County Court of Chester, held on Tuesday after the feast of St Nicholas, 4 Edw. II, before Payn Tibotot, justiciar of Chester (8th December 1310)

A man called ‘Roger Fuckbythenavele’ was exacted for the first time [the process preliminary to outlawry].

TNA CHES 29/23 m 10d

Booth believes that’s the earliest known reference to fuck as a swear word. “This surname is presumably a nickname. I suggest it could either mean an actual attempt at copulation by an inexperienced youth, later reported by a rejected girlfriend, or an equivalent of the word ‘dimwit’ i.e. a man who might think that that was the correct way to go about it.”

Humiliatingly, Roger is mentioned seven times by that name in the rolls in 1310 and 1311. The “serjeants of the peace” had been ordered to bring him before the court, but they’d failed to find him, and consequently he was outlawed. Apparently a court clerk gave him the nickname.

(Paul Booth, “An Early Fourteenth-Century Use of the F-word in Cheshire, 1310–11,” Transactions of the Historic Society of Lancashire and Cheshire 164 [2015], 99–102.)

In a Word

n. a forcible separation; a tearing asunder

n. practical judgment; the faculty of conducting oneself wisely

v. to entreat (a person) earnestly

v. to write back; to write in reply

From Betty’s Weekly, Feb. 19, 1916:

Dear Betty — My boy has been in the trenches for six months, and expects to get furlough any moment. What I want to ask is that, if you were me, would you meet him at the station, or would you wait for him at home?

You ask me a difficult question, little girl, and I find it hard to advise you. Were I you I’d want with all my heart and soul to be the first woman my boy would see when he arrived. And yet, dear, the meeting him after all he’s been through would mean so much to me and to him, too, that I don’t think I could bear to see him in public. Really and truly, were I you, I’d wait for him alone somewhere — at home, if possible. Somehow, such a meeting is too sacred to be witnessed by anybody. But be sure you go to see him off when he leaves for the Front again, and be as brave as you can, dear.

Mankindish Goodgain

In 1989 Poul Anderson wrote a short text using only words of Germanic origin, to show what English might look like if it expressed new concepts using German-style compounds rather than borrowing from other languages. The piece described atomic theory, or “uncleftish beholding”:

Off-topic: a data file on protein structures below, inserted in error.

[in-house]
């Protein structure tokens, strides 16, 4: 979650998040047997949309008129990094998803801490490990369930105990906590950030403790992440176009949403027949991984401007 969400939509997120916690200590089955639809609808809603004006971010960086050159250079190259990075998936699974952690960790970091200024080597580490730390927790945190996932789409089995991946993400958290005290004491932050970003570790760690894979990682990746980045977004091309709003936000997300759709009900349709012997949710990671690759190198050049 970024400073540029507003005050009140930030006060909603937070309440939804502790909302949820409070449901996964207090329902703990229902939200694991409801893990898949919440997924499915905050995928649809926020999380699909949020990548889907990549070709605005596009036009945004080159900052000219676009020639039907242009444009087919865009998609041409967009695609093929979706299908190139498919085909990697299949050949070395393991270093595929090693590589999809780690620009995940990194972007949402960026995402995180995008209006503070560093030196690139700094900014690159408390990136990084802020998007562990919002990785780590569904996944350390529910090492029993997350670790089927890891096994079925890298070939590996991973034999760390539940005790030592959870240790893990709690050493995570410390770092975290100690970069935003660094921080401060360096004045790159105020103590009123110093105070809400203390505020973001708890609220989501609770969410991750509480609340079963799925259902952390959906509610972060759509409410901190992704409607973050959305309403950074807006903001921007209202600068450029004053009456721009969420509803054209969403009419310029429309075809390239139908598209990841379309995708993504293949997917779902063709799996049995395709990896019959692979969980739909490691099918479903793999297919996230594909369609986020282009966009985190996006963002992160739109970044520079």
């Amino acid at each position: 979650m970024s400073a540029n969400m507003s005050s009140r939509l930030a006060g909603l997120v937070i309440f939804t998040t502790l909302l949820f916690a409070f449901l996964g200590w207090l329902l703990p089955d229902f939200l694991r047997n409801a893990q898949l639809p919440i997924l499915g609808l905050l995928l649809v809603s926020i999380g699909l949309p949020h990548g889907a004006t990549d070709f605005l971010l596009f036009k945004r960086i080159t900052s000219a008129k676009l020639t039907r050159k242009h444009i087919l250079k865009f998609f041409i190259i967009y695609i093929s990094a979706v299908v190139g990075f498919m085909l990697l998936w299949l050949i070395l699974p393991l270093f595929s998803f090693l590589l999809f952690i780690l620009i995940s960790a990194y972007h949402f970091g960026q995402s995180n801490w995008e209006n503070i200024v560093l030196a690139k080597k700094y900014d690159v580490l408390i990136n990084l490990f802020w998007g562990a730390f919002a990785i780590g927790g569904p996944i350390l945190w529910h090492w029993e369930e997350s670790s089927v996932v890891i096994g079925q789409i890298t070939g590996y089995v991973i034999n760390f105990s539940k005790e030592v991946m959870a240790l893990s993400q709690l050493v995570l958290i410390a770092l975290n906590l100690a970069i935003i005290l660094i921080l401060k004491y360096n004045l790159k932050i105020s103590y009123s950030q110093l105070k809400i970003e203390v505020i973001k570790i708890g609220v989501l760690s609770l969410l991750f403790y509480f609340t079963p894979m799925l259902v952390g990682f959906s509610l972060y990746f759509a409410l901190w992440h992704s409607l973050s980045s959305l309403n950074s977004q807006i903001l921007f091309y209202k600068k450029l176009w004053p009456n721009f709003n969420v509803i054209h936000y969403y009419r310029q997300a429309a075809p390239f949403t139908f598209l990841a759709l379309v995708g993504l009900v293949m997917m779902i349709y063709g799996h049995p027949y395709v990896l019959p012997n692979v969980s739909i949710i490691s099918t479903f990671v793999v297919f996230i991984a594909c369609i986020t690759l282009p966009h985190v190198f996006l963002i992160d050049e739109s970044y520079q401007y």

The firststuffs have their being as motes called unclefts. These are mightly small; one seedweight of waterstuff holds a tale of them like unto two followed by twenty-two naughts. Most unclefts link together to make what are called bulkbits. Thus, the waterstuff bulkbit bestands of two waterstuff unclefts, the sourstuff bulkbit of two sourstuff unclefts, and so on. (Some kinds, such as sunstuff, keep alone; others, such as iron, cling together in ices when in the fast standing; and there are yet more yokeways.) When unlike clefts link in a bulkbit, they make bindings. Thus, water is a binding of two waterstuff unclefts with one sourstuff uncleft, while a bulkbit of one of the forestuffs making up flesh may have a thousand thousand or more unclefts of these two firststuffs together with coalstuff and chokestuff.

The full text is here. Douglas Hofstadter called this style “Ander-Saxon.”

UPDATE: Apparently there’s a whole wiki for “Anglish,” including recastings of famous texts:

Four score and seven years ago our fathers brought forth on this greatland, a new folkship, dreamt in freedom, and sworn to the forthput that all men are made evenworthy. Now we are betrothed in a great folk-war, testing whether that folkship, or any folkship so born and so sworn, can long withstand. We are met on a great battle-field of that war.

(Thanks, Dave.)


Hate and debate Rome through the world hath spread,
Yet Roma amor is, if backward read.
Then is’t not strange Rome hate should foster? No:
For out of backward love all hate doth grow.

— Sir John Harington